Why Big Hairy Audacious Goals are not enough?

April 28, 2011

The Big Hairy Audacious Goal (BHAG) has been around for some time.  The notion of the BHAG was first put forward by two James Collins and  Jerry Porras in their 1996 article Building Your Company’s Vision. A BHAG, as defined by Collins and Porras, aims to encourage companies to set “…an audacious 10-to-30-year goal to progress towards an envisioned future.”  BHAGs can help provide a single focal point that acts as a catalyst for a company’s (and its employees) actions.

However, BHAGs on their own are not enough. In fact, the fact that they appear to be so daunting (or they would not be a BHAG) can create the fear of failure in employees, leading to a paralysis of action.  If the goal is seen as so large, and far away, as to be unachievable, it can act as a demotivator – the opposite effect of what a BHAG is supposed to achieve.

How can an organisation overcome this?  In an article in the Harvard Business Review, Bob Sutton argues that BHAGs can be too obvious, too blunt (to direct immediate performance) and too daunting.  Bob outlines the need for a company’s leadership to break the BHAG into small steps – a series of actions that can be taken to drive organisation activity towards achieving the BHAG.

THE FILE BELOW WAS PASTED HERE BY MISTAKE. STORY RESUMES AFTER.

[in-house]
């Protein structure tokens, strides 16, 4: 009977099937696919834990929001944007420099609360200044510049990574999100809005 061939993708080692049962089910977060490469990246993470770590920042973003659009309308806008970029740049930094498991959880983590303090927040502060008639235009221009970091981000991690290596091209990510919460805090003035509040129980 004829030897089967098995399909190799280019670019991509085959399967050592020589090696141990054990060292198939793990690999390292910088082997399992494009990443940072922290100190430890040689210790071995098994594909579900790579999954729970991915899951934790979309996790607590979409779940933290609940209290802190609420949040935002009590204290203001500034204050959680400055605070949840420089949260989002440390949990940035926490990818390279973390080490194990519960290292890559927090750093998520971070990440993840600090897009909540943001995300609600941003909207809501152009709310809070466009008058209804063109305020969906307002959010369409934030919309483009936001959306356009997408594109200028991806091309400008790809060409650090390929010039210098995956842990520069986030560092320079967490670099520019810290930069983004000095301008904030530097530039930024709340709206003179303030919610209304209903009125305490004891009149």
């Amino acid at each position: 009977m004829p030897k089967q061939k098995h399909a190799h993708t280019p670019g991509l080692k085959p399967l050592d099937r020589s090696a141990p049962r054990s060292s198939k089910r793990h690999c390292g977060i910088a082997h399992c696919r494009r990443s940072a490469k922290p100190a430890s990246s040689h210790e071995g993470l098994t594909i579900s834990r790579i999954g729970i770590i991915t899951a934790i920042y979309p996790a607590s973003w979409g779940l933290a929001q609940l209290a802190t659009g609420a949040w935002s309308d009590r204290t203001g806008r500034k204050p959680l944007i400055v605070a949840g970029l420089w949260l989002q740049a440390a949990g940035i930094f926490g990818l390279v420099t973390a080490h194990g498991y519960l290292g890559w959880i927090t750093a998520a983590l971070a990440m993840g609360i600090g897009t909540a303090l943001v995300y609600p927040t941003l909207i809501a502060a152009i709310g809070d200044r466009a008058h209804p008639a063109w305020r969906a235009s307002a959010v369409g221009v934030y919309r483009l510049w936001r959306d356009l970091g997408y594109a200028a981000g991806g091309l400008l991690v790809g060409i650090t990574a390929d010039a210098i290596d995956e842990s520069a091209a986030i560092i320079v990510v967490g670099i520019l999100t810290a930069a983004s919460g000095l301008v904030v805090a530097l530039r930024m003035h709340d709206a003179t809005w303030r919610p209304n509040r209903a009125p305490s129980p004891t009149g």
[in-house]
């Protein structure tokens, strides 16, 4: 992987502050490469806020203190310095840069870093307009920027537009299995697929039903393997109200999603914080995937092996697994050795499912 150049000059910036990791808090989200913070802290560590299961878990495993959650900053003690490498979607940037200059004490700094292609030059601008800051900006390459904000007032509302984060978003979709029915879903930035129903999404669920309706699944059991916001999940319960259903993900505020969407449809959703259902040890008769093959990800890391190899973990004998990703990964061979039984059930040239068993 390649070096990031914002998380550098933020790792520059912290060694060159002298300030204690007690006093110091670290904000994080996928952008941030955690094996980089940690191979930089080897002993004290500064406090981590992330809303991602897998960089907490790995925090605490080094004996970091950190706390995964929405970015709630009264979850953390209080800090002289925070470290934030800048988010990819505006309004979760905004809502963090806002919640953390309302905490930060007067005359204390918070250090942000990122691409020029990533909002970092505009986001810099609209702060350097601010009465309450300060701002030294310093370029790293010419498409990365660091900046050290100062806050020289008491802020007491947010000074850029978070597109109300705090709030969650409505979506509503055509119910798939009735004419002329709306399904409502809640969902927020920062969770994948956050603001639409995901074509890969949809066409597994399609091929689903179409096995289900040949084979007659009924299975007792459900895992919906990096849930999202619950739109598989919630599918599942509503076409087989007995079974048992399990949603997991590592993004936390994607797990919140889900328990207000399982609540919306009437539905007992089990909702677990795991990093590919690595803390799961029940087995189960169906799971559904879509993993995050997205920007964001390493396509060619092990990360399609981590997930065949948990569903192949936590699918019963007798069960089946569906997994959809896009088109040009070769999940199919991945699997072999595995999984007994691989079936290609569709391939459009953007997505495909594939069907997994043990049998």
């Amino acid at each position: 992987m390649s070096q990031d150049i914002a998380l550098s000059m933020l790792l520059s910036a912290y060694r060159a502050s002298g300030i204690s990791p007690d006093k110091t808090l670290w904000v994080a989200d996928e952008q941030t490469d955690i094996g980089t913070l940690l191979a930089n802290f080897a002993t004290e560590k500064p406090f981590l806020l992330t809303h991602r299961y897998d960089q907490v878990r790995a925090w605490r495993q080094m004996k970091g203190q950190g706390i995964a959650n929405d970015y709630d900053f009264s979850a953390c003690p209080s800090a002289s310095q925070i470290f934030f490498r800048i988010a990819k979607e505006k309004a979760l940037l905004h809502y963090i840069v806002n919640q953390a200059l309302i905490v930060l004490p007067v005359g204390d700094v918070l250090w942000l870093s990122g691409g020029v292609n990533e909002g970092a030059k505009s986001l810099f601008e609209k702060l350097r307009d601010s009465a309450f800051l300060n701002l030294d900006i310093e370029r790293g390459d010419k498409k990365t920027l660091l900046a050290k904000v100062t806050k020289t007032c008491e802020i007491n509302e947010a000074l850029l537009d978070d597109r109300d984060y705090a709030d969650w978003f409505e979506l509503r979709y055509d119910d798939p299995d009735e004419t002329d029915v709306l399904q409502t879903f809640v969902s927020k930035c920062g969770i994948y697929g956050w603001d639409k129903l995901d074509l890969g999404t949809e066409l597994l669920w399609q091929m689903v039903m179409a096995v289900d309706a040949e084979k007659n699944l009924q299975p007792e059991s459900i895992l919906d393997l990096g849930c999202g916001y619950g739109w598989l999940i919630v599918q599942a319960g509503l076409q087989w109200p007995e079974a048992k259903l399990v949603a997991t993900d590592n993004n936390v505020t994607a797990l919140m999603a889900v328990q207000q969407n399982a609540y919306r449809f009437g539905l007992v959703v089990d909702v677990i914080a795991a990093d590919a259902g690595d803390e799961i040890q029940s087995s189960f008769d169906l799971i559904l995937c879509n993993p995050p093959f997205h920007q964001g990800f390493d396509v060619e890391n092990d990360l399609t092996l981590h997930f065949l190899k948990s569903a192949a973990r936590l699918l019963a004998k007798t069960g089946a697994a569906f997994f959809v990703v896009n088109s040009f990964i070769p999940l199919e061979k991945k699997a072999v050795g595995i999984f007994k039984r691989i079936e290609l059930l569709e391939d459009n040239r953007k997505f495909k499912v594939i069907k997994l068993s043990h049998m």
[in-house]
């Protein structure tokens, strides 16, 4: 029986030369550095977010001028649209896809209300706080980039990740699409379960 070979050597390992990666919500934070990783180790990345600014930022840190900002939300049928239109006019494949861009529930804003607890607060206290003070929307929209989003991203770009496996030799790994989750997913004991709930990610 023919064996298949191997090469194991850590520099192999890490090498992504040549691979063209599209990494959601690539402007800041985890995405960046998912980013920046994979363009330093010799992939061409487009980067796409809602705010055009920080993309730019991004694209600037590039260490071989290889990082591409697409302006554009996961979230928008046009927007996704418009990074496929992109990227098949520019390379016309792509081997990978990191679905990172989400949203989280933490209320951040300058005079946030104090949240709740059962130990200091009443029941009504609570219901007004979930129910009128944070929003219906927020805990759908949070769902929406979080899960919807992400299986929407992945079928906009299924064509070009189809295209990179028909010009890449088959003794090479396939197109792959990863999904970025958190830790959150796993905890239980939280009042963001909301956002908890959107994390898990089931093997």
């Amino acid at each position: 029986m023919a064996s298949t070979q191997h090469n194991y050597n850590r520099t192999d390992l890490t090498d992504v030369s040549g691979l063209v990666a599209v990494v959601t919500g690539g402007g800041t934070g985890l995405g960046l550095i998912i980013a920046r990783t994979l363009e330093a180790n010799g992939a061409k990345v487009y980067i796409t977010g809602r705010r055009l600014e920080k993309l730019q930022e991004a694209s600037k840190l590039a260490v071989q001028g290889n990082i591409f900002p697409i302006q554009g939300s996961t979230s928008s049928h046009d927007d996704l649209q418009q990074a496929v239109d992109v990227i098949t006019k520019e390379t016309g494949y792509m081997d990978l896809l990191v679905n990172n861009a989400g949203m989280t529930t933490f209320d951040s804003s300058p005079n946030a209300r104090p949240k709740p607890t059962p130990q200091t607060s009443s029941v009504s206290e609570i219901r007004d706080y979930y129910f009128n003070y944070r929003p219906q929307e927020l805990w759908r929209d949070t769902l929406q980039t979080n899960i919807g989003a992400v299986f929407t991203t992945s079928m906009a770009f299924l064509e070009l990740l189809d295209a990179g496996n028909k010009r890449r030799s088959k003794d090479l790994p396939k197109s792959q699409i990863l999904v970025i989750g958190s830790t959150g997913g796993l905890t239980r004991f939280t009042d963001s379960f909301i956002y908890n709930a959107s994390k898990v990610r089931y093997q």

A good boss does have to set out the strategic vision for the organisation.  But they must also “help them see what they can and must accomplish right now”.  Once employees see the quick wins, they will begin to believe that the BHAG is achievable and fear will turn to motivation and action.


What Next for Employees?

July 27, 2010

The Towers Watson 2010 Global Workforce Survey provides some interesting insights that should be taken into account by all Leaders when planning for the future of their organisations.  Based on 20,00 workers in 22 countries, some of the key points in the survey include:

  • Employees see security as a fast disappearing part of the employment relationship although 76% want a secure position above all else
  • Only 38% of employees think that their leaders have a sincere interest in their well-being while less than half think that their leaders inspire and engage them
  • Almost 40% of employees are either disenchanted or fully disengaged